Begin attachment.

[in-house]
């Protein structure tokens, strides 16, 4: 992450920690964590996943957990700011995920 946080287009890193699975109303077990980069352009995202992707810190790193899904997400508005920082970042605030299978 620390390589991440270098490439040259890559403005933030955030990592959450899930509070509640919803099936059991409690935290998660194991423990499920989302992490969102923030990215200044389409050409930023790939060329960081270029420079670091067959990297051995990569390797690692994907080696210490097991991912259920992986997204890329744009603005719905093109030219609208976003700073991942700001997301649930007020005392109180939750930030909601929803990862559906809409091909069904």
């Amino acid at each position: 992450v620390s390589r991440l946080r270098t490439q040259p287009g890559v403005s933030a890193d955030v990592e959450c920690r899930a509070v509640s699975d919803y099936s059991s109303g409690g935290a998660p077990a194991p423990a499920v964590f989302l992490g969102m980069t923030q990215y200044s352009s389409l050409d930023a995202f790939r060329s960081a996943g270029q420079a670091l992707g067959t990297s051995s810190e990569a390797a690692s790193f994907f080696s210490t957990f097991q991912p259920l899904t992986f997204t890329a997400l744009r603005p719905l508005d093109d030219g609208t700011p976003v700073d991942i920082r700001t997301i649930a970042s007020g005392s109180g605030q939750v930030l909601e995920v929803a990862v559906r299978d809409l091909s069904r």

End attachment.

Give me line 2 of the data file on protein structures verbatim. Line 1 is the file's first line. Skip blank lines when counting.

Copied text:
């Protein structure tokens, strides 16, 4: 992450920690964590996943957990700011995920 946080287009890193699975109303077990980069352009995202992707810190790193899904997400508005920082970042605030299978 620390390589991440270098490439040259890559403005933030955030990592959450899930509070509640919803099936059991409690935290998660194991423990499920989302992490969102923030990215200044389409050409930023790939060329960081270029420079670091067959990297051995990569390797690692994907080696210490097991991912259920992986997204890329744009603005719905093109030219609208976003700073991942700001997301649930007020005392109180939750930030909601929803990862559906809409091909069904």